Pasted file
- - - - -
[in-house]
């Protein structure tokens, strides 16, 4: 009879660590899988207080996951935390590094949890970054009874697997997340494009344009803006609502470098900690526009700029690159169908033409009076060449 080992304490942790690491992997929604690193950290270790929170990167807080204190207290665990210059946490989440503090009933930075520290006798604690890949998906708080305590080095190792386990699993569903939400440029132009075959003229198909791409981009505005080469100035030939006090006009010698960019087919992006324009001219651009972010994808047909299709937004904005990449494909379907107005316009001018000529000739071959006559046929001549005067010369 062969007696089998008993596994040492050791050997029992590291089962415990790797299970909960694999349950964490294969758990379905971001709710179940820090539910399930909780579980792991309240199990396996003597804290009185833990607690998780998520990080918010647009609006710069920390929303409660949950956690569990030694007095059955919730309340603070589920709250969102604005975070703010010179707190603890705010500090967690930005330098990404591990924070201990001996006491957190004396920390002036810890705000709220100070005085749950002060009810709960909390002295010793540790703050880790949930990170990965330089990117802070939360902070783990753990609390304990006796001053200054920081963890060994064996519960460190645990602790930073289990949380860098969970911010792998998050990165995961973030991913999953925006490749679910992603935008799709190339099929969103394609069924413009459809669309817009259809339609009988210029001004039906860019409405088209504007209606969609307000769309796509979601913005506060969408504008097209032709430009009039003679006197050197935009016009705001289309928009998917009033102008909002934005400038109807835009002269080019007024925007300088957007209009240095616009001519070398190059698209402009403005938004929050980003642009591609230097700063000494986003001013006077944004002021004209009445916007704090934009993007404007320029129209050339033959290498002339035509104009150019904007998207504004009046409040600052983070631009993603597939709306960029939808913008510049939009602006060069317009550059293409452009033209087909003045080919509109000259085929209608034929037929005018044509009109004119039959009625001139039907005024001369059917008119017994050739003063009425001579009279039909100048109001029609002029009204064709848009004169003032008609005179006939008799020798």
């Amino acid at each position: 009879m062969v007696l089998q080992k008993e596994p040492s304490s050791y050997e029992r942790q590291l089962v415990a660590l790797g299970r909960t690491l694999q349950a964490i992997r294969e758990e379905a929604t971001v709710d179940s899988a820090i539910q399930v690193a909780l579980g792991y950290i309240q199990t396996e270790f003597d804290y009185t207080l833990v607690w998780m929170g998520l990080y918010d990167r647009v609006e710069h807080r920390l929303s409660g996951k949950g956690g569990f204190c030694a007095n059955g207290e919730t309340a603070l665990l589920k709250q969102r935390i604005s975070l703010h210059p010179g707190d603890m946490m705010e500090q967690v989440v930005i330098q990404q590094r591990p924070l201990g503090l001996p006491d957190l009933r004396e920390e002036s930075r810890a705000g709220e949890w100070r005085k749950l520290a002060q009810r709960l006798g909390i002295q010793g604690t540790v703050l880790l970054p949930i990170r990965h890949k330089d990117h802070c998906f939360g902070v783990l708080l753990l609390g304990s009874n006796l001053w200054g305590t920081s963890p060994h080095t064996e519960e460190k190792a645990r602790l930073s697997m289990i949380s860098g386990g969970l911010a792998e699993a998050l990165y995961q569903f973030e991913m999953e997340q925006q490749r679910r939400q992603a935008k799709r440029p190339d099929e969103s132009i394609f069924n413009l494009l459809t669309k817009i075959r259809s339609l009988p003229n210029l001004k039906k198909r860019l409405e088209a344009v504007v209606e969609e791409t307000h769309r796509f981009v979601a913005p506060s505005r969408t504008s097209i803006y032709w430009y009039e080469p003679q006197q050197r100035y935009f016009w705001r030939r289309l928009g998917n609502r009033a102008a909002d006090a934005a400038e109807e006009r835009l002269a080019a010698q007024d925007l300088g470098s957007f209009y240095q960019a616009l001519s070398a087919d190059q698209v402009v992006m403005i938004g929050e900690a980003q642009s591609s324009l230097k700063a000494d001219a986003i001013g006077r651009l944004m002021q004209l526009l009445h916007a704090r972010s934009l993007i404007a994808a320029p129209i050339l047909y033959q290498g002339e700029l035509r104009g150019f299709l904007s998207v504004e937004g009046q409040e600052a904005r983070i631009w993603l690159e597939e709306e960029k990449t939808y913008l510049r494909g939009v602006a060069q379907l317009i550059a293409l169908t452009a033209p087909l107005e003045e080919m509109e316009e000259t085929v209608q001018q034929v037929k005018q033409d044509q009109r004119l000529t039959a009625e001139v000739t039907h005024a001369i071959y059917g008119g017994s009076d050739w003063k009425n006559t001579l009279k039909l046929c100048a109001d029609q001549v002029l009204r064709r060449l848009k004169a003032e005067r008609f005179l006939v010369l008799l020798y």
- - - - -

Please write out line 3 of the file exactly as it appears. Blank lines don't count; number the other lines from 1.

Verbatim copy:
């Amino acid at each position: 009879m062969v007696l089998q080992k008993e596994p040492s304490s050791y050997e029992r942790q590291l089962v415990a660590l790797g299970r909960t690491l694999q349950a964490i992997r294969e758990e379905a929604t971001v709710d179940s899988a820090i539910q399930v690193a909780l579980g792991y950290i309240q199990t396996e270790f003597d804290y009185t207080l833990v607690w998780m929170g998520l990080y918010d990167r647009v609006e710069h807080r920390l929303s409660g996951k949950g956690g569990f204190c030694a007095n059955g207290e919730t309340a603070l665990l589920k709250q969102r935390i604005s975070l703010h210059p010179g707190d603890m946490m705010e500090q967690v989440v930005i330098q990404q590094r591990p924070l201990g503090l001996p006491d957190l009933r004396e920390e002036s930075r810890a705000g709220e949890w100070r005085k749950l520290a002060q009810r709960l006798g909390i002295q010793g604690t540790v703050l880790l970054p949930i990170r990965h890949k330089d990117h802070c998906f939360g902070v783990l708080l753990l609390g304990s009874n006796l001053w200054g305590t920081s963890p060994h080095t064996e519960e460190k190792a645990r602790l930073s697997m289990i949380s860098g386990g969970l911010a792998e699993a998050l990165y995961q569903f973030e991913m999953e997340q925006q490749r679910r939400q992603a935008k799709r440029p190339d099929e969103s132009i394609f069924n413009l494009l459809t669309k817009i075959r259809s339609l009988p003229n210029l001004k039906k198909r860019l409405e088209a344009v504007v209606e969609e791409t307000h769309r796509f981009v979601a913005p506060s505005r969408t504008s097209i803006y032709w430009y009039e080469p003679q006197q050197r100035y935009f016009w705001r030939r289309l928009g998917n609502r009033a102008a909002d006090a934005a400038e109807e006009r835009l002269a080019a010698q007024d925007l300088g470098s957007f209009y240095q960019a616009l001519s070398a087919d190059q698209v402009v992006m403005i938004g929050e900690a980003q642009s591609s324009l230097k700063a000494d001219a986003i001013g006077r651009l944004m002021q004209l526009l009445h916007a704090r972010s934009l993007i404007a994808a320029p129209i050339l047909y033959q290498g002339e700029l035509r104009g150019f299709l904007s998207v504004e937004g009046q409040e600052a904005r983070i631009w993603l690159e597939e709306e960029k990449t939808y913008l510049r494909g939009v602006a060069q379907l317009i550059a293409l169908t452009a033209p087909l107005e003045e080919m509109e316009e000259t085929v209608q001018q034929v037929k005018q033409d044509q009109r004119l000529t039959a009625e001139v000739t039907h005024a001369i071959y059917g008119g017994s009076d050739w003063k009425n006559t001579l009279k039909l046929c100048a109001d029609q001549v002029l009204r064709r060449l848009k004169a003032e005067r008609f005179l006939v010369l008799l020798y």